IMF says government overspend in Spain will reach record levels in 2020

Spending has shot up this year.
Spending has shot up this year. / SUR
  • A string of economic data and forecasts this week has brought into focus the worrying national outlook because of the Covid-19 pandemic

According to the International Monetary Fund (IMF), Spanish public finances will be some of the worst affected by the shockwaves of the Covid-19 crisis. The forecast, in the World Economic Outlook report released this week, highlights the perilous economic outlook for the country.

In its predictions, the IMF foresees a record deficit reaching 14.1% of the size of the economy (GDP) this year, meaning a 150-billion-euro overspend.

Never before, except in extreme times such as the Civil War, has there been such a mismatch between government spending and income in Spain. In contrast, the overspend last year was the smallest for ten years, at 2.9% of GDP, just below Brussels' ceiling of 3%.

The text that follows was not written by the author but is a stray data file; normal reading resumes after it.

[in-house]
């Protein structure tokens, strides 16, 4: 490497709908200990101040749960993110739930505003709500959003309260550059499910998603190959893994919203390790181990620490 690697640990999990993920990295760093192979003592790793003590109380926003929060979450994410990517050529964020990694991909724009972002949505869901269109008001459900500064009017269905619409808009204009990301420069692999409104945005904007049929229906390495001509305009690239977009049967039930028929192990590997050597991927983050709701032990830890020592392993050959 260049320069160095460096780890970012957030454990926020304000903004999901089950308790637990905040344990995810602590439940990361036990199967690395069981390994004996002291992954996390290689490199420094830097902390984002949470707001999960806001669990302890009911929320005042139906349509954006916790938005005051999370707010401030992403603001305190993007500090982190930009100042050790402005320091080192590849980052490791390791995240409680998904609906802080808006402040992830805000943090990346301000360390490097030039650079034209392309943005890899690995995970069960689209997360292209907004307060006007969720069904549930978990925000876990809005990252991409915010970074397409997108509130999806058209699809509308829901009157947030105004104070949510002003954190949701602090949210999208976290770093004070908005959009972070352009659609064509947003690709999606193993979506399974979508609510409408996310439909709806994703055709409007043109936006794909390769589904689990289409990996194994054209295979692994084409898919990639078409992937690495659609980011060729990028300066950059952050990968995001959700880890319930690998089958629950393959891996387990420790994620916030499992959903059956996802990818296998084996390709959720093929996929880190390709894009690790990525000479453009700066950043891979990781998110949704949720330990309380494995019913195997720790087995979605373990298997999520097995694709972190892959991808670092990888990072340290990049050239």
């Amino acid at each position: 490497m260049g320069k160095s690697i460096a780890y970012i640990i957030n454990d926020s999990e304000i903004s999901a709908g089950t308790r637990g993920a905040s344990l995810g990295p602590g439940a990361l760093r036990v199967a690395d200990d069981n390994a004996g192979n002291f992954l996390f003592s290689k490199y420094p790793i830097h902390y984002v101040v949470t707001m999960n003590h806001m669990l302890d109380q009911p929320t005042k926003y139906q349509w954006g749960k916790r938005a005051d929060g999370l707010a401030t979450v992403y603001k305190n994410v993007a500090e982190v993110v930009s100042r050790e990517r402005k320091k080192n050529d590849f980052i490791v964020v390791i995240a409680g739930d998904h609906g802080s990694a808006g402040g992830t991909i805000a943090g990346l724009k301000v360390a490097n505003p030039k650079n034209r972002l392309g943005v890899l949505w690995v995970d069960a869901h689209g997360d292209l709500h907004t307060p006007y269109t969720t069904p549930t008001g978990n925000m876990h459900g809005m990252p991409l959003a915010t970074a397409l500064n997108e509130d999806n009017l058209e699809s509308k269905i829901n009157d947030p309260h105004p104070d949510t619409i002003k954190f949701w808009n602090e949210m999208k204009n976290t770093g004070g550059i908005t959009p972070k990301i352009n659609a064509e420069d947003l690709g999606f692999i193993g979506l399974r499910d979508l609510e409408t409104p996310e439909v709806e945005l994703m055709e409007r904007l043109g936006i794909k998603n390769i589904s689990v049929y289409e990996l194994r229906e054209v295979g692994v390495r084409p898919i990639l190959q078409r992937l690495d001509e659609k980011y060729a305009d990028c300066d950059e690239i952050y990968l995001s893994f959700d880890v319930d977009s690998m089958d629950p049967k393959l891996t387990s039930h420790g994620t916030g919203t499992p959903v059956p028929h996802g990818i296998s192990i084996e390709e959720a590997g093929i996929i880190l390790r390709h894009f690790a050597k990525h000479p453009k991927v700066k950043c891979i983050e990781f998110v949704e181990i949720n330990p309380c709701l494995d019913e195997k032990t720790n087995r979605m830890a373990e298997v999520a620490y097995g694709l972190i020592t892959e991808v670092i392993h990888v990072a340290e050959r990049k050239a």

Total government debt will reach 123% of annual national economic output at the end of this year, the IMF believes. It is calling on Spain to implement tax rises for higher-earners and companies to begin to plug the gap.

Forecast 1.5 million fewer jobs

With the tourist sector and many others suffering for the rest of the year at least, the government said this week that it estimates that 1.5 million fewer people will be working full-time at the end of 2020 than at the start. In its planning report for the new annual budget, it said that the workforce size will contract by 8.4%. A slow recovery is expected from next year.

Prices have fallen this year

Prices in Spain were up 0.2% in September compared to a month earlier, government data has also shown. This helped reduce the negative annual inflation rate to -0.4%, from -0.5% in August. Prices in Spain have been lower year on year for the past six months.

Housing market improvement

In other released data, the amount of home sales fell 12% in August, compared to the same month in 2019. This was positive news, as the drop was less than in July, when it was 32.4%, and the May peak of the pandemic, when there were 53.7% fewer transactions taking place.